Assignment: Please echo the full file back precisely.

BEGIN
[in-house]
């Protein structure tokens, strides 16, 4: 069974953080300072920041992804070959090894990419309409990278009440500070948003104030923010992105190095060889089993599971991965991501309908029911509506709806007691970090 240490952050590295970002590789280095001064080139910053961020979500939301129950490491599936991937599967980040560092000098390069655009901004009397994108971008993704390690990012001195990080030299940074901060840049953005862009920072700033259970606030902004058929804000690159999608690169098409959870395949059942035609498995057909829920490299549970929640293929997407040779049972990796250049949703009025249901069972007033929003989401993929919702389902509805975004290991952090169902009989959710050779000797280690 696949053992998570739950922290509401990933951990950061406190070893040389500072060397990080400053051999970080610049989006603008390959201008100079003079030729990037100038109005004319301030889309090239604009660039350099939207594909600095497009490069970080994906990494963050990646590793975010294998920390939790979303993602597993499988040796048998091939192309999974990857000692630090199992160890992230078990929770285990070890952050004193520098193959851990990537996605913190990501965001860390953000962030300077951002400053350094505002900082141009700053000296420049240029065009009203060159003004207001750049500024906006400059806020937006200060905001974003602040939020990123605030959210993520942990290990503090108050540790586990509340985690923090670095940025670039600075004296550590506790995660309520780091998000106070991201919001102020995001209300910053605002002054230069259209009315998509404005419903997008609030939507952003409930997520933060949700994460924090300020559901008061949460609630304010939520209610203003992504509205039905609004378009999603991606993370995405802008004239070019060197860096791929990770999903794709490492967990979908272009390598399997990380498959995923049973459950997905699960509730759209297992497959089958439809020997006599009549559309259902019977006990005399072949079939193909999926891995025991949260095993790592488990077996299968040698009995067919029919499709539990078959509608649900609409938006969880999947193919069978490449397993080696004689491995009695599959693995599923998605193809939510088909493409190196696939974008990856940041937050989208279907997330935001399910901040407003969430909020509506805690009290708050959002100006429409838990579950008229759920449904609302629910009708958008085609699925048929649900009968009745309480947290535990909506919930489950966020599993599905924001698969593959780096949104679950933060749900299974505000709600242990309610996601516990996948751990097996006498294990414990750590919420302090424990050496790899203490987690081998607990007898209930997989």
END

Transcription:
[in-house]
């Protein structure tokens, strides 16, 4: 069974953080300072920041992804070959090894990419309409990278009440500070948003104030923010992105190095060889089993599971991965991501309908029911509506709806007691970090 240490952050590295970002590789280095001064080139910053961020979500939301129950490491599936991937599967980040560092000098390069655009901004009397994108971008993704390690990012001195990080030299940074901060840049953005862009920072700033259970606030902004058929804000690159999608690169098409959870395949059942035609498995057909829920490299549970929640293929997407040779049972990796250049949703009025249901069972007033929003989401993929919702389902509805975004290991952090169902009989959710050779000797280690 696949053992998570739950922290509401990933951990950061406190070893040389500072060397990080400053051999970080610049989006603008390959201008100079003079030729990037100038109005004319301030889309090239604009660039350099939207594909600095497009490069970080994906990494963050990646590793975010294998920390939790979303993602597993499988040796048998091939192309999974990857000692630090199992160890992230078990929770285990070890952050004193520098193959851990990537996605913190990501965001860390953000962030300077951002400053350094505002900082141009700053000296420049240029065009009203060159003004207001750049500024906006400059806020937006200060905001974003602040939020990123605030959210993520942990290990503090108050540790586990509340985690923090670095940025670039600075004296550590506790995660309520780091998000106070991201919001102020995001209300910053605002002054230069259209009315998509404005419903997008609030939507952003409930997520933060949700994460924090300020559901008061949460609630304010939520209610203003992504509205039905609004378009999603991606993370995405802008004239070019060197860096791929990770999903794709490492967990979908272009390598399997990380498959995923049973459950997905699960509730759209297992497959089958439809020997006599009549559309259902019977006990005399072949079939193909999926891995025991949260095993790592488990077996299968040698009995067919029919499709539990078959509608649900609409938006969880999947193919069978490449397993080696004689491995009695599959693995599923998605193809939510088909493409190196696939974008990856940041937050989208279907997330935001399910901040407003969430909020509506805690009290708050959002100006429409838990579950008229759920449904609302629910009708958008085609699925048929649900009968009745309480947290535990909506919930489950966020599993599905924001698969593959780096949104679950933060749900299974505000709600242990309610996601516990996948751990097996006498294990414990750590919420302090424990050496790899203490987690081998607990007898209930997989």